With my series of drawings entitled A Midsummer Night’s Dream, I try to give my own interpretation of Shakespeare’s play. I believe that A Midsummer Night’s Dream is a terrifying story and that its fundamental subject is the passage through bestiality.

The conflict with the bestial as necessary to being human is a theme that is also very dear to the German writer Heinrich von Kleist. In his famous essay on the duel between the fencer and the bear, Kleist presents the confrontation between human and beast as the only possible way for man to reclaim the lost paradise of innocence.

The beast, for Shakespeare as for Kleist, is the human soul, untouched by any affliction. Kleist, like Shakespeare, talks to us about humans through beasts.

At the same time, a beast can be an ugly being. Between a beast unaware of its ugliness and a human who knows of his beauty, Kleist, like Shakespeare, chooses the former.

In other words, in this series of drawings, whenever I wanted to assign some innocence to human characters, I gave them something of the bestial. And whenever I made the animals of the play, I tried to give them the human characteristics of vanity and stupidity, assigning them as I thought the heroines of the play imagined them.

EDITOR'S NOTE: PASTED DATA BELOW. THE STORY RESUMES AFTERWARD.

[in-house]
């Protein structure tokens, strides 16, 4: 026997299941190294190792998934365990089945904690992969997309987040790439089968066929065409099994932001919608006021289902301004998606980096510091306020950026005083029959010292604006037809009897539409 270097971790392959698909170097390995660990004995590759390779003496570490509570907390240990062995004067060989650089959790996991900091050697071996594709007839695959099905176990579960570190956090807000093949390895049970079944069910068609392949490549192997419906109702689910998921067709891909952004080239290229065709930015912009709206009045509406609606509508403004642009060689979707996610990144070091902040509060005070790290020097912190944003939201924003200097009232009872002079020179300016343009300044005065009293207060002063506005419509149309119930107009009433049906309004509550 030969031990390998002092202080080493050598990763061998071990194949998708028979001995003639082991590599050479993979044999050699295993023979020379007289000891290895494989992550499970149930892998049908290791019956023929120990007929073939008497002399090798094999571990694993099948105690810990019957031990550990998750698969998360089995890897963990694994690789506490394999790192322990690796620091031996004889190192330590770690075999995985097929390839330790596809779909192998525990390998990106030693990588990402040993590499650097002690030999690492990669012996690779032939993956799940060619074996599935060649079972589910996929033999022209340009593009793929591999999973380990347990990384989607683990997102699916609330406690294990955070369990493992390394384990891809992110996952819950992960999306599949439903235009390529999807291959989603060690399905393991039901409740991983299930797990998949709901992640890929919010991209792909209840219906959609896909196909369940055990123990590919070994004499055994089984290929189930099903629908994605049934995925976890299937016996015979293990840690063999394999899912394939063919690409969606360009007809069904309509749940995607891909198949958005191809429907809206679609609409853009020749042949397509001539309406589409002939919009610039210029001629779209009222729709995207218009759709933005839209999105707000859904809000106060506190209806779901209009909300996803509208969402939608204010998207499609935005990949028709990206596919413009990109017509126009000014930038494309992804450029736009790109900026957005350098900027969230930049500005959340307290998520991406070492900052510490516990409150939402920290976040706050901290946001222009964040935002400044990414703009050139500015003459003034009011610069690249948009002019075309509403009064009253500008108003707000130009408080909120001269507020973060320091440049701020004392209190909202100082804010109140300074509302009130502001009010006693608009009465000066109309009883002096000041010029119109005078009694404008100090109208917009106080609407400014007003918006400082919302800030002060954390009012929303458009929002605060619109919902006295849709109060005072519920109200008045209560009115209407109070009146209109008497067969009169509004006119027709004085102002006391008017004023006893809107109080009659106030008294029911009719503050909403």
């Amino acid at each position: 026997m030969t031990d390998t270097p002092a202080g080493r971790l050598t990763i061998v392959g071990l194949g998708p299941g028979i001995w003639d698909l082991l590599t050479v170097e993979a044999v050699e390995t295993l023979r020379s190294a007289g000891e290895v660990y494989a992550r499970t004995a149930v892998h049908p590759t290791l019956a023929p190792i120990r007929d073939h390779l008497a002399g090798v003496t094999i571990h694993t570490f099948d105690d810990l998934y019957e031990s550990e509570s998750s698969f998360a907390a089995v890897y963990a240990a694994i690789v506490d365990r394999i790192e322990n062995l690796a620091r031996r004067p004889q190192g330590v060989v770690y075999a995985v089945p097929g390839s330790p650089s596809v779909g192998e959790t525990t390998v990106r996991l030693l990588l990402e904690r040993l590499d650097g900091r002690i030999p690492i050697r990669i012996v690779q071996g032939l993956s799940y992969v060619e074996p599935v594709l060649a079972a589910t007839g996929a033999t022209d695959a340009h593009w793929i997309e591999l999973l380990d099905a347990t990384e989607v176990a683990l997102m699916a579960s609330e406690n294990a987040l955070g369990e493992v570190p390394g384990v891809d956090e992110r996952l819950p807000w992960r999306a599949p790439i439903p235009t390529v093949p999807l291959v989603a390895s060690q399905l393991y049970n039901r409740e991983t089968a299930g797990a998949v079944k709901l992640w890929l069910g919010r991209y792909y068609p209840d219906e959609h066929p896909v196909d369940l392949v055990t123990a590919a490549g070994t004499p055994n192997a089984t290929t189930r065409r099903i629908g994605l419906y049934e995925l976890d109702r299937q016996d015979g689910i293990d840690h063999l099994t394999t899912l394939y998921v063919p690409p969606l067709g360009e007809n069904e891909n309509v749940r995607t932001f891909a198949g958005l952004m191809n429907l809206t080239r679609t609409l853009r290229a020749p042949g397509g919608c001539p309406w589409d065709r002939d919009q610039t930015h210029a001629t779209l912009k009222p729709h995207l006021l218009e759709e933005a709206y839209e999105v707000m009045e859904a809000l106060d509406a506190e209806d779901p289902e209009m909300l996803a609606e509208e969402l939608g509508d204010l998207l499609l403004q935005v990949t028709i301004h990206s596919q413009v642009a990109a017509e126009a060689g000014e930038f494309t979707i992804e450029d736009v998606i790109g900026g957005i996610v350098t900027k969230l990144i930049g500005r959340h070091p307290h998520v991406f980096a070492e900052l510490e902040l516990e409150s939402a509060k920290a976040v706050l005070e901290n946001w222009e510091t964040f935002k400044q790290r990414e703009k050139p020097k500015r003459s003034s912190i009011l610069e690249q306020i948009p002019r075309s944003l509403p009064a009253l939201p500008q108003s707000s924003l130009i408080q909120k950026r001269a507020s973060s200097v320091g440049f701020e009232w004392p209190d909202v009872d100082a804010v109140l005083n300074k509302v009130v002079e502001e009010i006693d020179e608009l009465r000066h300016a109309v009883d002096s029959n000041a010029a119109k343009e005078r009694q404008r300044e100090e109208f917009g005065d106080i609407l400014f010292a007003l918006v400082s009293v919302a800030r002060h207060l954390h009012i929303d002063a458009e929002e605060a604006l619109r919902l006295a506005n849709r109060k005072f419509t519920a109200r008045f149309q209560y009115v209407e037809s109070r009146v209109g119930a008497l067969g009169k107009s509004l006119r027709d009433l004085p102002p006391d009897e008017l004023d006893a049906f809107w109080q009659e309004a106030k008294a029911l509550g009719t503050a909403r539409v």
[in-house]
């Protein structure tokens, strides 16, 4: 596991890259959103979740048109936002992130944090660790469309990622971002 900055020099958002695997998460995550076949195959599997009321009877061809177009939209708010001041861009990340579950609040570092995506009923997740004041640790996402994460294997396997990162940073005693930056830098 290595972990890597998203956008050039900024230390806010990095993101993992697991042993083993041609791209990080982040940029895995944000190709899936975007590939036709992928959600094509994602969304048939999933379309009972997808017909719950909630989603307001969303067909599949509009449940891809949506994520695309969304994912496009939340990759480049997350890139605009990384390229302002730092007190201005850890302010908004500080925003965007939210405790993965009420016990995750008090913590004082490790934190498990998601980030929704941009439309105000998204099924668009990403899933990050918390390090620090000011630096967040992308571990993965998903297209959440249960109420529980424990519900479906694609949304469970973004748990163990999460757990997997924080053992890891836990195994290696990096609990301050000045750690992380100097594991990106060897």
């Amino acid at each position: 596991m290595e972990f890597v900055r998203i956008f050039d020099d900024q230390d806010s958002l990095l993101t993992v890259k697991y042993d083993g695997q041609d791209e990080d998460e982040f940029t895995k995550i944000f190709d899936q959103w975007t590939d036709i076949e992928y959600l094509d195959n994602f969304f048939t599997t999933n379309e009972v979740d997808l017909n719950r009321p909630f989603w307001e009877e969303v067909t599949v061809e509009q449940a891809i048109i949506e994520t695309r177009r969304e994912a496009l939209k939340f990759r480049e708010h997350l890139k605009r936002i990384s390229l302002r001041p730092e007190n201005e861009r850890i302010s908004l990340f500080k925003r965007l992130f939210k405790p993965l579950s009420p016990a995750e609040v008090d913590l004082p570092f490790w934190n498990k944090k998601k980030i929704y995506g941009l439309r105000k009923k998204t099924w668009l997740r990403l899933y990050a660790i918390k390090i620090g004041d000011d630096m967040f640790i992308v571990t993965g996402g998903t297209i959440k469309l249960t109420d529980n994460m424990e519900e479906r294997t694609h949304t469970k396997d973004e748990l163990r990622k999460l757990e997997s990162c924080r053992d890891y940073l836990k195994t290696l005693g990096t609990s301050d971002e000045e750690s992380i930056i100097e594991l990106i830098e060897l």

from Relating Heinrich von Kleist and Shakespeare in my reading of
A Midsummer Night’s Dream, Christiana Soulou, 2008

Christiana Soulou was born in Athens in 1961. She studied at the Ecole Nationale Supérieure des Beaux Arts, Paris, France. She has had two solo shows in Athens (2003, 2006 at Galerie 3), one in Paris (2004, Galeries Samy Kinge) and one at Sadie Coles HQ, London (2007). She has participated in group exhibitions including Petite impertinence, Cachan, France (1996), Panic Room: Works from The Dakis Joannou Collection, DESTE, Athens (2005), Of Mice and Men, the 4th Berlin Bienniale (2006), Dream & Trauma: Works from The Dakis Joannou Collection, Vienna (2007) and Fractured Figure: Works from The Dakis Joannou Collection, Athens (2007). A book of the artist’s writings was published by DESTE in 2007 to complement the foundation’s exhibition Fracture: Figure. Sadie Coles HQ published Christiana Soulou: Water last year - a book documenting a series of drawings made from 1983 to 1985 with a text by Hans Ulrich Obrist. Soulou lives and works in Athens.


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